## 1. Introduction

Functional electrical stimulation (FES) is a promising way to restore mobility to individuals paralyzed due to spinal cord injury (SCI). Modelling and parameter identification of both the passive and active joint properties are needed to improve control of this nonlinear time varying system. In order to develop a suitable control strategy for the FES to move of the leg correctly, a proper model of stimulated muscle has to be used. The muscle is assumed to consist of two components: an active force generator and parallel passive properties. Riener and Edrich (1999) suggested passive muscle properties should be identified separately from active muscle properties because it is easier to consider the passive elastic forces as contributions to the total joint moment. Other researchers such as Zajac (1989) and Pandy et al. (1990) used a musculo-tendon model, in which the passive and the active forces are generated by single muscles. However, such models have too many parameters that cannot be identified non-invasively due to the muscle-joint redundancy of the musculoskeletal system (Riener and Edrich, 1999).

Conventionally the joint passive resistance is modelled as an elastic element like a torsion spring and a viscous element like a rotary damper (Lamb et al., 1991). These two resistances are non-linear, but the viscous resistance is often approached as a linear function of the joint angular velocity (Chizeck et. al., 1999; Mansour and Audu, 1986). These characteristics are important to estimate muscle load or fatigue during motion, especially in the field of biomechanics. Some researchers have shown further that these resistances influence the basis of motion effectively. For example, the resistance imposed by passive joint properties can impede the functionality of FES systems during limb movements (Amankwah, 2001).

Segment mass of human body is an elementary inertial parameter for kinetic analyses of human motion. Many methods exist to estimate body segment properties. In the past, the most popular approach used to estimate segment parameters has been based on data obtained from elderly male cadavers. This database is quite limited in that a small number of cadavers have been studied. Thus, the database for making inertial estimates is not representative of the subjects often under investigation in many exercise and sport biomechanics studies. Dempster (1956) addressed the problem of mass model using cadaveric studies to establish segmental masses expressed as a percentage of total body mass (Winter, 1990). Other techniques have been developed in which inertial properties are directly measured for an individual. Zatsiorsky and Seluyanov (1985) used gamma mass scanning as a means of quantifying mass distribution in analyzing human body segment inertial characteristics. Both of these methods were promising and widely used but gave different measurement of the segment mass since calculated properties can vary drastically depending on the method used. Segment properties can significantly affect such variables, especially during swing phase (Doane and Quesada, 2006).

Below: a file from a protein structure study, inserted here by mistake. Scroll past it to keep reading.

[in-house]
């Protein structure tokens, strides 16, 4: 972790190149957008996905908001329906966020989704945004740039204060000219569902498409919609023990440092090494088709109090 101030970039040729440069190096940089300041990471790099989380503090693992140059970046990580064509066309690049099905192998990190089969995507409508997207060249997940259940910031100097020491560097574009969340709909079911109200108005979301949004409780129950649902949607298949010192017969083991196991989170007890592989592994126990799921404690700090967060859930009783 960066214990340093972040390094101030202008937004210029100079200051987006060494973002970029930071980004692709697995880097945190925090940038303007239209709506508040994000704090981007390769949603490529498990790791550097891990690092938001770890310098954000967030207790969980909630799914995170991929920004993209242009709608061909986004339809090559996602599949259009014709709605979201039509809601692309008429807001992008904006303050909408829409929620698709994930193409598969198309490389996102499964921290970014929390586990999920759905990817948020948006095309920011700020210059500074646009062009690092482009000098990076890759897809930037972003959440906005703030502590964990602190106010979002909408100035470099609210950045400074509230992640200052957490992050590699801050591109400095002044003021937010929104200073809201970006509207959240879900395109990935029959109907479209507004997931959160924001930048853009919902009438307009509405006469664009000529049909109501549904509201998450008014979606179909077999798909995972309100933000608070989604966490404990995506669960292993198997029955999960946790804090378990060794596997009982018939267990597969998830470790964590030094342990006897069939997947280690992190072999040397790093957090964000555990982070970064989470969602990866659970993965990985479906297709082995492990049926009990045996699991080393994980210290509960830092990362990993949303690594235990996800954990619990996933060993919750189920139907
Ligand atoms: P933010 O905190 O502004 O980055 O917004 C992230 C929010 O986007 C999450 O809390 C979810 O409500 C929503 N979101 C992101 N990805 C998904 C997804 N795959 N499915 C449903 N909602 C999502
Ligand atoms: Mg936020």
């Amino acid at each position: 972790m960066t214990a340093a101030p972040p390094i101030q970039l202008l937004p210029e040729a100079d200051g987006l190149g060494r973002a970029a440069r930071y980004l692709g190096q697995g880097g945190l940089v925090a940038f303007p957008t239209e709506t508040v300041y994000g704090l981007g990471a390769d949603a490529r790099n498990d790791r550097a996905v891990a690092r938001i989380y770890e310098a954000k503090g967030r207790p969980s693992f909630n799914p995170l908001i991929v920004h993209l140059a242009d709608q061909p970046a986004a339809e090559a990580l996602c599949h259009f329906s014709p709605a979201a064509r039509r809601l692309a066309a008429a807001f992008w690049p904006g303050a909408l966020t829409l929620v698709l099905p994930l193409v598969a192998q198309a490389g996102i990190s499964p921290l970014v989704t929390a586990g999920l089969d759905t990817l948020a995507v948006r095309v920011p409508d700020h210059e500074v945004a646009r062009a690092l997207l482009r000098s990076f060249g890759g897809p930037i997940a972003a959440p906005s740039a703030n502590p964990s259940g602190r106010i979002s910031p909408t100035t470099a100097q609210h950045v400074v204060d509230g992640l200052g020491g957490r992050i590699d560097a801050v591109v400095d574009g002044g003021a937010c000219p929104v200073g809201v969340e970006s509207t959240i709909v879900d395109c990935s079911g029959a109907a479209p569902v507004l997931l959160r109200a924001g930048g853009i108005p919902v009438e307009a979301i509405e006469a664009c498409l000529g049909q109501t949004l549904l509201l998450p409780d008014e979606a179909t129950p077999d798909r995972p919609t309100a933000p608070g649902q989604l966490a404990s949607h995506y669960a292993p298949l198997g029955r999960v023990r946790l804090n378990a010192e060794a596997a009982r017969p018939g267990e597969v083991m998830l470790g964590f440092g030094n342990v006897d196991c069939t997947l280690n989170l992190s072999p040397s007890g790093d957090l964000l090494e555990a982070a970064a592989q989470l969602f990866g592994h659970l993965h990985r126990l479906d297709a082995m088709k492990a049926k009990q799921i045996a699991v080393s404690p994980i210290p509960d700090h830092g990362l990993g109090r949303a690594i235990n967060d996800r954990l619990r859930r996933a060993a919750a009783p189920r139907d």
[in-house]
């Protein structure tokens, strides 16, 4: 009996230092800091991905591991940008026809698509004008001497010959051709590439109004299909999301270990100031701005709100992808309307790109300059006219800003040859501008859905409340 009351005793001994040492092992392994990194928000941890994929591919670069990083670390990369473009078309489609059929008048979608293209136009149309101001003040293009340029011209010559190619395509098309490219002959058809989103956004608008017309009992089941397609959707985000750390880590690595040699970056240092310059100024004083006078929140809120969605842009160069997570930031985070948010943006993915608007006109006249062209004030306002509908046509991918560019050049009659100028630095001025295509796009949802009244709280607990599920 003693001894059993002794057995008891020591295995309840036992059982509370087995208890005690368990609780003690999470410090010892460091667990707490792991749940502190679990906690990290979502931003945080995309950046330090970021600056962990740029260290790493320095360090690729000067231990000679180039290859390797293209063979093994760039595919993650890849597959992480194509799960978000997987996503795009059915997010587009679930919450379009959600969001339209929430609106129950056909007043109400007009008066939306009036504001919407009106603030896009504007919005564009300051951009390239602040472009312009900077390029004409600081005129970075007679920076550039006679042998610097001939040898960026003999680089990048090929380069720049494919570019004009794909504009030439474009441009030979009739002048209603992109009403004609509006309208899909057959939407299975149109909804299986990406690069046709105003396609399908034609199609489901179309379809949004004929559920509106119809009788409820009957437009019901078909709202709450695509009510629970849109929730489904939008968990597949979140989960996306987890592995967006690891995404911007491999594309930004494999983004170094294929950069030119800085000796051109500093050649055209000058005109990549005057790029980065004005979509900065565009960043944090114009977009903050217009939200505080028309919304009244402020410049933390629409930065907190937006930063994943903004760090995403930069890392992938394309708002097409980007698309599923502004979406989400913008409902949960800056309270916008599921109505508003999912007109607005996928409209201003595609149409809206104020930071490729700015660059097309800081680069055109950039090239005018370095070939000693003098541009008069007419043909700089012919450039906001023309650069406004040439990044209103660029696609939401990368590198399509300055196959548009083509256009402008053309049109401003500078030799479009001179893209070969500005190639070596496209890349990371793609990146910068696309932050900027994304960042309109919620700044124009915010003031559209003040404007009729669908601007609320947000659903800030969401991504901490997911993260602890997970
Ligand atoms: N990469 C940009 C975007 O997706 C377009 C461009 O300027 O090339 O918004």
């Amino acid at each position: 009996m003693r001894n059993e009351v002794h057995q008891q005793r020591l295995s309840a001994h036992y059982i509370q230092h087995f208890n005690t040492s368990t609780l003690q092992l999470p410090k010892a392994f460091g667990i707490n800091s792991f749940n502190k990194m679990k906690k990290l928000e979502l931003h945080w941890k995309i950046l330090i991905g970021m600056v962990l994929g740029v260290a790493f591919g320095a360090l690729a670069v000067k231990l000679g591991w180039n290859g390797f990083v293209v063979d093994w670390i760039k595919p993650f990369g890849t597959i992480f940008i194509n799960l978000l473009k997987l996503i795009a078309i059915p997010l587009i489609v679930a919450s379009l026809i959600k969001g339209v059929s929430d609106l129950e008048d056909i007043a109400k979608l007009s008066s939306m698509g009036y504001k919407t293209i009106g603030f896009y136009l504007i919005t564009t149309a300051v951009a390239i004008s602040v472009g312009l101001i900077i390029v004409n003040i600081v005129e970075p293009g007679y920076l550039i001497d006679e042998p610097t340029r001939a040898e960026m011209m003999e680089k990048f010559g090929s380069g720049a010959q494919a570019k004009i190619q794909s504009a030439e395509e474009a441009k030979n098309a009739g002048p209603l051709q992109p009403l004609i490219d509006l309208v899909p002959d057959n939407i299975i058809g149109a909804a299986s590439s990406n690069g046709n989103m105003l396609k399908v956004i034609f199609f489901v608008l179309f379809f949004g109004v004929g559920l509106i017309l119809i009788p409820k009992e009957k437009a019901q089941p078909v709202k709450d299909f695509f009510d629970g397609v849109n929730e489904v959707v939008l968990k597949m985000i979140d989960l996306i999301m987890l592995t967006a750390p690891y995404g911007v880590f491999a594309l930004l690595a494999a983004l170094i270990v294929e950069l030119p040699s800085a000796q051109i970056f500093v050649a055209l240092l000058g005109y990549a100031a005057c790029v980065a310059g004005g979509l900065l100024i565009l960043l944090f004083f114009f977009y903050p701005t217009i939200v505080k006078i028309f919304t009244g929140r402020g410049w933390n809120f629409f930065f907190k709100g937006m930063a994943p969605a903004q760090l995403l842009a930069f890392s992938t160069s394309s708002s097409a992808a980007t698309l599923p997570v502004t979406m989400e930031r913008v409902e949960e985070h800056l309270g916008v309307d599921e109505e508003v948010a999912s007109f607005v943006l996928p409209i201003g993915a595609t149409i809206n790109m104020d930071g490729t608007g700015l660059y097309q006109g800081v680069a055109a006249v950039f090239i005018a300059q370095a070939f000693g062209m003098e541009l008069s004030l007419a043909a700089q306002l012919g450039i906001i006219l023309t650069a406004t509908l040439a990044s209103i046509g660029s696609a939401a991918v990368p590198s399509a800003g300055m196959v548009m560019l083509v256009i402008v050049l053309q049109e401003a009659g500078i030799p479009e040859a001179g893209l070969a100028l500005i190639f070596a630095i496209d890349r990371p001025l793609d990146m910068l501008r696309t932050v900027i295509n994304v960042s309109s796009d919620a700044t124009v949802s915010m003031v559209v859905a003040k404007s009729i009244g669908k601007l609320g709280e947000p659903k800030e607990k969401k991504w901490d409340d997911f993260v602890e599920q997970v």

The pendulum test of Wartenberg is a technique commonly applied to evaluate passive properties in which the leg is allowed to drop from an initially extended position under the influence of gravity and then allowed to oscillate freely (Wartenberg, 1951). The test is very attractive in that it requires no special equipment and is very simple and the oscillatory movements of the lower leg recorded at the knee joint, are captured with electro-goniometers (Bajd and Vodovnik, 1984; Le Cavorzin et al., 2001), uniplanar video-based methods (Jamshidi and Smith, 1998) and 3D motion analysis systems (White et al., 2007). Most of the analyses of the pendulum motion depend on a second-order linear model to extract the elastic and viscous moments from the recorded leg oscillations. However a second order linear model does not provide an adequate description of the motion for either spastic or normal legs (Lin and Rymer, 1991).

In this paper a new approach for estimating passive properties of the paraplegic’s knee joint based on pendulum test is described. On the basis of these experimental and optimization results, a non-linear fuzzy model is proposed which can be used to estimate the passive viscoelastic knee joint moment as a function of knee angle and knee velocity. The model of a dynamic system of the lower limb is derived using Kane’s equations (Josephs and Huston, 2002) with accessibility to estimate of the foot mass, shank mass, moment of inertia about COM and position of COM along the segmental length of the subject.

## 2. Material and methods

The passive behaviour of the knee joint depends on the knee joint elastic moment (

or

In this research the